Baking profits

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Introducing bake-off to your store has numerous bottom-line benefits. Aidan Fortune takes a look at how retailers can earn an extra crust

Competition in the convenience sector is tough and retailers need to do all they can to differentiate themselves from their rivals. One way of doing this is to introduce a bake-off display. Arjan Mehr of Londis in Bracknell, Berkshire, who was one of the first UK retailers to realise the potential of food to go and bake-off, says: “Customers will always be intrigued by a food to go offer and it can generate high margins if done correctly.”

Food to go consultant Max Jenvey of Oxxygen Marketing Partnership believes that this sector is an important step in the evolution of the convenience store.

“Convenience retailers need to change their business from CTN and distress purchase models to fresh food stores where customers can top-up shop or purchase an evening meal solution,” he says. “Bake-off is often regarded as a true footfall driver that brings in extra sales and profits.”

However, Jenvey adds that retailers should think carefully before they take the plunge and make sure that bake-off is right for their store.

top tips Golden rules for success


To keep customers coming back, make sure the following golden rules are successfully communicated in your store 

Freshness: It’s vital to communicate that the products are baked on site. As well as POS material communicating ‘freshly baked’, baking little and often throughout the day will allow customers to see the products being baked, adding to in-store theatre 

Availability: Create a baking schedule for the day to allow yourself to meet peaks in business, such as fresh baking late morning to target the lunch-time trade or on Saturday mornings to tempt ‘weekend treaters’ 

Quality: Ensure you have plenty of POS materials in the store to establish the quality credentials of baked products. You can also communicate consumption ideas such as ‘great with coffee’; ‘a breakfast treat’ or ‘today’s special’. 
source: Oxxygen Marketing Partnership

“There are clear criteria to consider when looking to install bake-off in store,” he explains. “These include: store location; customer demographic profile; the available space and category adjacencies in store; the store operations, such as man hours and the training required to operate a bake-off; and of course the range.”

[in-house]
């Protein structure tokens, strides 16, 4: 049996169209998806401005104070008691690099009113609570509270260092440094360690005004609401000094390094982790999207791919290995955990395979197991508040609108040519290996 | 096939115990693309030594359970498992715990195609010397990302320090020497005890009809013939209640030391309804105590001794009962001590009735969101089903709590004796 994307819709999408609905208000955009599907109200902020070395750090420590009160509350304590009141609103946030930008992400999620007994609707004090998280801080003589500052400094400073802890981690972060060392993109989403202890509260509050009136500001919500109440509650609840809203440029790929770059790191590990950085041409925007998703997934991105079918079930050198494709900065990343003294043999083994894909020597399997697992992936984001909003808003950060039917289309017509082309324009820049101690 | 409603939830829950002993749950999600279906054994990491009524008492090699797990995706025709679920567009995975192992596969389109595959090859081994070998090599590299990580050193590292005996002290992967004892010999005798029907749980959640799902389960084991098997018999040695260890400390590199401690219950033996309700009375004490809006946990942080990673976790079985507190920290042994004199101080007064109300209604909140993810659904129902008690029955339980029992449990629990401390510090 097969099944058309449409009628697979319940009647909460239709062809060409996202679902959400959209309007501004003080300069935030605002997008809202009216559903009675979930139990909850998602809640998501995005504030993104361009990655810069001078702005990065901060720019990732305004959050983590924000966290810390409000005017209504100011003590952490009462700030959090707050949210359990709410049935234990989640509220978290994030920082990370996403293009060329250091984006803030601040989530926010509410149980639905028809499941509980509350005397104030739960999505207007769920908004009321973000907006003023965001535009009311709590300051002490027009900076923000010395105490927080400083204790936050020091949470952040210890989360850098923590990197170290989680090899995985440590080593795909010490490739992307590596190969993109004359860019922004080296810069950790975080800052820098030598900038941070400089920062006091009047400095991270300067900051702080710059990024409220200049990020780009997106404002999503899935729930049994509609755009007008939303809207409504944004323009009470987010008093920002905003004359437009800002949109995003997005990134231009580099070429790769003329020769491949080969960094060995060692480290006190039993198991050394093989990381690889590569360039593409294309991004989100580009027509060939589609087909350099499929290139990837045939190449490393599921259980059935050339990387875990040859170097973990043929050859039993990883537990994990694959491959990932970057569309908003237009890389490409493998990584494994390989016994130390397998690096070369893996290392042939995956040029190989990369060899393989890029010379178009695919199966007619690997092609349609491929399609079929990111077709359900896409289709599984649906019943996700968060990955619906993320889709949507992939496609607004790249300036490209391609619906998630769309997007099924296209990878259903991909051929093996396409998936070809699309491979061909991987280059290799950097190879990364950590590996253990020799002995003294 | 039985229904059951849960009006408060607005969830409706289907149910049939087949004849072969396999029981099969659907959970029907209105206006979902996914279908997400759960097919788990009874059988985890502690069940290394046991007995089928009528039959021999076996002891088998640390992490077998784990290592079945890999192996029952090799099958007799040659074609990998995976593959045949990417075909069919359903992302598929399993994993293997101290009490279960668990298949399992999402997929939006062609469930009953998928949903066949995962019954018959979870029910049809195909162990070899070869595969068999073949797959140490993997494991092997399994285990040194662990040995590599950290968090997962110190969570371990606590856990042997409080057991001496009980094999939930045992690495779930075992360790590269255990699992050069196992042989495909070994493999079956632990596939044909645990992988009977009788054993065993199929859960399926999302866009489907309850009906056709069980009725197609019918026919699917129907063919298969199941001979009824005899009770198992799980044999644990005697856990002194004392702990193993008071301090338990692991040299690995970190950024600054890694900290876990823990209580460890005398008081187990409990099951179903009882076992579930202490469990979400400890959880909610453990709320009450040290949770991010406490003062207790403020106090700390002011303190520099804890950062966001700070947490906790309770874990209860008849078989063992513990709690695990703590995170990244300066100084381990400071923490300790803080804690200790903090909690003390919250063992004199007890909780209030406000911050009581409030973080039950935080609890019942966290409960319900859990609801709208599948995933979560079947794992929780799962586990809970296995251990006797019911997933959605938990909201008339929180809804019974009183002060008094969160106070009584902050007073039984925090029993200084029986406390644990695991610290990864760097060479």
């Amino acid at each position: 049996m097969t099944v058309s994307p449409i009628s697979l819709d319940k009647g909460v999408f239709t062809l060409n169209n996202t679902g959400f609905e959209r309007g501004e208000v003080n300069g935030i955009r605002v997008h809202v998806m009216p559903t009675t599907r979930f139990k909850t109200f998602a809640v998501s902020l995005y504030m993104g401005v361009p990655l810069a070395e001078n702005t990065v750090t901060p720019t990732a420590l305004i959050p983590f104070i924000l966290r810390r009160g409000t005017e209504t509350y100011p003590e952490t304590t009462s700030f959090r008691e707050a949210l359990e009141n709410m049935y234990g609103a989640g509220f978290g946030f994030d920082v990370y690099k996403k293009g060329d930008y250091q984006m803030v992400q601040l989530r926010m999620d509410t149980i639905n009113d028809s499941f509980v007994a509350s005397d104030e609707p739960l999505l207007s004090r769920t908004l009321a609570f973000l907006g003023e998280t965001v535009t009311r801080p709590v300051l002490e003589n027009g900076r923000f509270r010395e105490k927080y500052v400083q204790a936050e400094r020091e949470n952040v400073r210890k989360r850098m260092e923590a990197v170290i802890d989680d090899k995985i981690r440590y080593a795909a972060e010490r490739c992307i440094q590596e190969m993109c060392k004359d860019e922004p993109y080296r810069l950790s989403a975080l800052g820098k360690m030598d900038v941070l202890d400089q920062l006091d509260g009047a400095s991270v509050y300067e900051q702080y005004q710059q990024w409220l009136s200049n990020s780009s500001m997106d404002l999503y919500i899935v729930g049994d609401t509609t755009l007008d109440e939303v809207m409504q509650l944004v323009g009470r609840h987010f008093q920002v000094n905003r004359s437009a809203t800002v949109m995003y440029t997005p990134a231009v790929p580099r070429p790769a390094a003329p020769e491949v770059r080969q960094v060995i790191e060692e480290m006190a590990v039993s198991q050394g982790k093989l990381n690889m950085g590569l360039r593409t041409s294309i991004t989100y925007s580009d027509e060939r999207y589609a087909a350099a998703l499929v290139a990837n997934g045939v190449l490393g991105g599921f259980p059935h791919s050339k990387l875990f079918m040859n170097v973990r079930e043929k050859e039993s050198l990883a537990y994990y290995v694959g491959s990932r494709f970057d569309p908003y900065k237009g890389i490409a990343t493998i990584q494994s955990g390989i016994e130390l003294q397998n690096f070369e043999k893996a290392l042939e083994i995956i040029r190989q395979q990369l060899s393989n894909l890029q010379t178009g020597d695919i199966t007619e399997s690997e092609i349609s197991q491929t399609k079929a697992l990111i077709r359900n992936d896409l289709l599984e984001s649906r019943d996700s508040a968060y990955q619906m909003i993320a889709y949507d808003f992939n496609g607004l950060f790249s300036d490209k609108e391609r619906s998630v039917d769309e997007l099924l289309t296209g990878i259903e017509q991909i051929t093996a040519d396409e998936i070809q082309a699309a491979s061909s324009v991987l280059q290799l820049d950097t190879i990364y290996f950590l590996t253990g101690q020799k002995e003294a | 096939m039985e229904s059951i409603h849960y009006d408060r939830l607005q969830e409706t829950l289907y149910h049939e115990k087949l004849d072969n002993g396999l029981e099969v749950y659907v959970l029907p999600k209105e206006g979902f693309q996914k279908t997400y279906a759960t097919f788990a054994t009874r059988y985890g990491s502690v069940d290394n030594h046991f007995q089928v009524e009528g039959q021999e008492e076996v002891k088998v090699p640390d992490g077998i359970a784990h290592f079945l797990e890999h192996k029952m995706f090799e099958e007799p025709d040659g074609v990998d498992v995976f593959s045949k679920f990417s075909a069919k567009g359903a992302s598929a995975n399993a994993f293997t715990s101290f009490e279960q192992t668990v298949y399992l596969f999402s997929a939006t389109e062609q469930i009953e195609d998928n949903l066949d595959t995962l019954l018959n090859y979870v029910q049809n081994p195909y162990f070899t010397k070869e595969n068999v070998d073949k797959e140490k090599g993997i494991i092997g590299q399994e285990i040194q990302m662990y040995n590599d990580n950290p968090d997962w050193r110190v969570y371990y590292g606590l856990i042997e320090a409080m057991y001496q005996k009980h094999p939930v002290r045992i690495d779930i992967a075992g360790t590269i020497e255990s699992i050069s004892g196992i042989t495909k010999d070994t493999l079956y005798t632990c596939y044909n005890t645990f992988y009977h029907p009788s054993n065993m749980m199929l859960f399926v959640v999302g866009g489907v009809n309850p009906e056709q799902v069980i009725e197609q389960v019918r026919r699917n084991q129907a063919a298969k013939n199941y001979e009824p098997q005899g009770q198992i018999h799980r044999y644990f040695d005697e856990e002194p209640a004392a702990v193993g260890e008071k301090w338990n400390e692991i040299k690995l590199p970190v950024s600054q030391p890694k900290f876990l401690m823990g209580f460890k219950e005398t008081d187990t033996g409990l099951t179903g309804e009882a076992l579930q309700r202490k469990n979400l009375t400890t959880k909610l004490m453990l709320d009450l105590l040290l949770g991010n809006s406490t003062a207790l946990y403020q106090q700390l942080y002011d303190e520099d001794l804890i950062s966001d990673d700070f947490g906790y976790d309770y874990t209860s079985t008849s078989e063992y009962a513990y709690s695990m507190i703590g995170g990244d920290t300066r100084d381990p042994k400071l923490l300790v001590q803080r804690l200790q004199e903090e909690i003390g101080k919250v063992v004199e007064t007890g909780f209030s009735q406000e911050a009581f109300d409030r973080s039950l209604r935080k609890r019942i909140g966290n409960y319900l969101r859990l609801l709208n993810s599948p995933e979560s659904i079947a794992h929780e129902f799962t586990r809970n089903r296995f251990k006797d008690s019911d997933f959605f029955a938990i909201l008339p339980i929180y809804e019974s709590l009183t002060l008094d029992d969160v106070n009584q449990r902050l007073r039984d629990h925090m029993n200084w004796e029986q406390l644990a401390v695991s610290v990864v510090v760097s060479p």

Martin Food Equipment head of marketing Jennifer Fannin says that bake-off is a great way for retailers to see if a larger food to go offer is right for their store.

“Bake-off can be the easy, consistent, reliable option for convenience retailers looking to initially dip their toe into the waters of hot food to go in-store,” she says. “While not necessarily the most profitable fresh food offer, the margins are good and entirely consistent. Bake-off can be great when executed properly, the rule of thumb being to ensure you train staff thoroughly and cook little and often, merchandise well and not hold too long before selling.”

Fannin adds that consumers are keen for a reasonably priced, convenient food offering and can be satisfied by bake-off products. “Value for money is key with today’s cost conscious consumer who used to be cash rich and time poor,” she says. “Now, consumers are still time poor, but more cash conscious than, say, three years ago, and they will spend money and dismiss cutting back only as long as the food on offer warrants their hard-earned cash. Appetising, wholesome, tasty, freshly prepared food, with a little more appeal to suit the consumer’s ‘mood’ is typically what directs their spend and opens wallets.”

The right stuff

If set on installing bake-off, retailers must give strong consideration to where it will go in the store and what equipment should be bought. Jenvey clears up a common mistake by retailers.

“It’s a common misconception that the back of a store is the best place to locate bake-off; but bake-off products, as with other food-to-go categories, are an impulse purchase so the offer should have an unobstructed view wherever possible,” he says. “The most suitable place to locate the offer is where it’s most visible to the customer, especially when it’s a new introduction to the store. If possible the offer should be located near a till, to reduce the need to have a member of staff dedicated to bake-off.”

Fannin says that the equipment retailers use can make a huge difference to how an offer will be received by customers. “Consider investing in equipment which maximises the visual impact of the food on display, and provides some humidity, which stops food from drying out quickly and potentially prevents waste and loss of profits,” she says. “American and Irish retail convenience stores tend to buy Henny Penny heated display cabinets, which offer both radiant and humidified heat, enabling users to display a mixture of different types of food all in one cabinet for example, pastries and wet items. Also, having a pre-programmable oven which self-cleans at the end of the day is a huge advantage.”